Editorial: Guilt by association in global pollution
At the Taranaki Sportsperson of the Year awards, International Olympic Committee member Barry Maister offered a surprising and disturbing insight.
During an inspiring speech before the region's best and brightest, the 1976 Olympic hockey gold medallist told the audience of what went on behind the scenes during the tense handover of the gold medal that would later be placed around Valerie Adams' neck.
As the Belarussian official was handing back the medal stripped from their disgraced shot putter Nadzeya Ostapchuk, he told Maister not to get too comfortable, because this symbol of sporting supremacy would soon be taken off Adams as well. Like everyone else, she was probably using performance-enhancing drugs, and that was just the way things were done. Adams, and hence the reputations of all Kiwi Olympians, was casually dismissed by association.
Maister's insight was recalled as a conference got under way this week in Doha, Qatar, to thrash out a second commitment period for the Kyoto Protocol on climate change, before the next major talks scheduled in 2015.
New Zealand, which signed up to the original ground-breaking agreement and has long sought to market itself and its produce as "100% Pure", declined to be involved in the second commitment document, instead preferring to stick to emissions pledges under the United Nations Convention Framework. Interestingly, the Kyoto protocols are legally binding, while the convention ones are not.
That withdrawal means New Zealand has opted to join a group of protocol dissenters that includes some of the globe's worst and brazenly recalcitrant polluters.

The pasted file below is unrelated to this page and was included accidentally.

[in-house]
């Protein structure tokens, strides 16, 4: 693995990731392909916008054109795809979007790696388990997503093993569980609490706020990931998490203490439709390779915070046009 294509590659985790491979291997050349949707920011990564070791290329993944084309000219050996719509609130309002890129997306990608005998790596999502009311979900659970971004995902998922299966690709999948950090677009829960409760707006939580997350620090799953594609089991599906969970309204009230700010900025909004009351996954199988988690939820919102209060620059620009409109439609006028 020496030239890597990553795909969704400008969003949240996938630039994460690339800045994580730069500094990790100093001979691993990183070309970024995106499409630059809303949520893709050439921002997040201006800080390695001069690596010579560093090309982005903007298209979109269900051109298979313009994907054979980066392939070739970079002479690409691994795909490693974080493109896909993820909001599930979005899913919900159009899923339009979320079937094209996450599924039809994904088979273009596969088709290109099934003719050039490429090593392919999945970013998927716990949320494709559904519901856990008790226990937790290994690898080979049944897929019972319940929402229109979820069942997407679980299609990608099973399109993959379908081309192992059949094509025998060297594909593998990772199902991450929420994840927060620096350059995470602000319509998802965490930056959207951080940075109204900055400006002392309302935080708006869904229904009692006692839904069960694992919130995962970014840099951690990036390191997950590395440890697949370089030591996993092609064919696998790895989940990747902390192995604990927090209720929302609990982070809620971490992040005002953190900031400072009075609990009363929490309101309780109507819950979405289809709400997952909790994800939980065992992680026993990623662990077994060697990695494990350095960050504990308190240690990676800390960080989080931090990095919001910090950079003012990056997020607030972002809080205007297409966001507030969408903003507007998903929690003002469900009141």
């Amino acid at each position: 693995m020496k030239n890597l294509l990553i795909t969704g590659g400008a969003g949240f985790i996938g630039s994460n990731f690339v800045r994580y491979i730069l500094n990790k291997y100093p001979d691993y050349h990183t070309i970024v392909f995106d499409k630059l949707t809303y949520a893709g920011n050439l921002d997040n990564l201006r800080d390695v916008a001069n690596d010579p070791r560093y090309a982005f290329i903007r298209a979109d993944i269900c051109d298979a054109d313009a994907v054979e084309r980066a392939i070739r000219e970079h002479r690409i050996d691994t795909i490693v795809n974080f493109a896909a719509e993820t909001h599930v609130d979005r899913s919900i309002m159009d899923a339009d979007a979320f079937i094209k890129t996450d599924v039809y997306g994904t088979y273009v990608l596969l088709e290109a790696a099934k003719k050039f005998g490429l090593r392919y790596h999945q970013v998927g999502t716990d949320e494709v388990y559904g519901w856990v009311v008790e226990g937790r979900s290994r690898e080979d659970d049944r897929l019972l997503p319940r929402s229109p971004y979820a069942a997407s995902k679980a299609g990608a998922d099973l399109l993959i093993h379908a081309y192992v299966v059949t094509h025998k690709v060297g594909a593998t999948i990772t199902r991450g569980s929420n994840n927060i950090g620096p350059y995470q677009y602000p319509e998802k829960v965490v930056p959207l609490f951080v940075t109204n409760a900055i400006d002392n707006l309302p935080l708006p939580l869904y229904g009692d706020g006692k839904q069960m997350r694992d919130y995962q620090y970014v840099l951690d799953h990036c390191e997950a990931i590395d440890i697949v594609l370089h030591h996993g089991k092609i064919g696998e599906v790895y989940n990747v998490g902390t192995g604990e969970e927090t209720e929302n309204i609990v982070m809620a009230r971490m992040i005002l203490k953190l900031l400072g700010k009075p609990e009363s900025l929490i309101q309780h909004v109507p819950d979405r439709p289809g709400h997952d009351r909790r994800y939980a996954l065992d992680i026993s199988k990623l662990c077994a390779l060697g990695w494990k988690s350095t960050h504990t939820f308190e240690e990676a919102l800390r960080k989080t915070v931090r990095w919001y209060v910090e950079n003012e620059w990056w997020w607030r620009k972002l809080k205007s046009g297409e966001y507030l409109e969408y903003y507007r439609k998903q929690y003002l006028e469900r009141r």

These nations, including the United States, China, India and Russia, have stubbornly refused to honour international agreements and instead protect their own interests. They have been repeatedly pilloried for that ignorance and stubbornness. And now New Zealand is part of the gang.
Just as Adams' hard work and heroism was slighted by association with the dirt of sports doping, New Zealand's reputation and its assiduously cultivated branding will be undermined by its membership in this flock of climate change ostriches.
Particularly in Europe, where Kyoto has solid backing, nations have made great strides towards honouring their commitments and New Zealand has long looked to sell its pure products and image.
Interest groups, journalists and editorial writers across the continent will now be able to attach our country to that regularly maligned list of shame.
Climate Change Minister Tim Groser believes our change of heart will help us better align with an Asian market we are keen to exploit. That growing shop floor comprises many of the nations that have consistently refused to curb their emissions. Which implies some alignment with that cynical Belarussian attitude that if you can't beat ‘em, join ‘em.
Which brings us back to Adams. She was, Maister concluded passionately, proof we could all believe in that New Zealand athletes were 100% pure.
And she was proof of what could be achieved by not being a "fast follower" and taking the easier option; proof of the success and rewards that can come with hard work and finding your own path.
That would be a good lesson for the rest of us right now.
Taranaki Daily News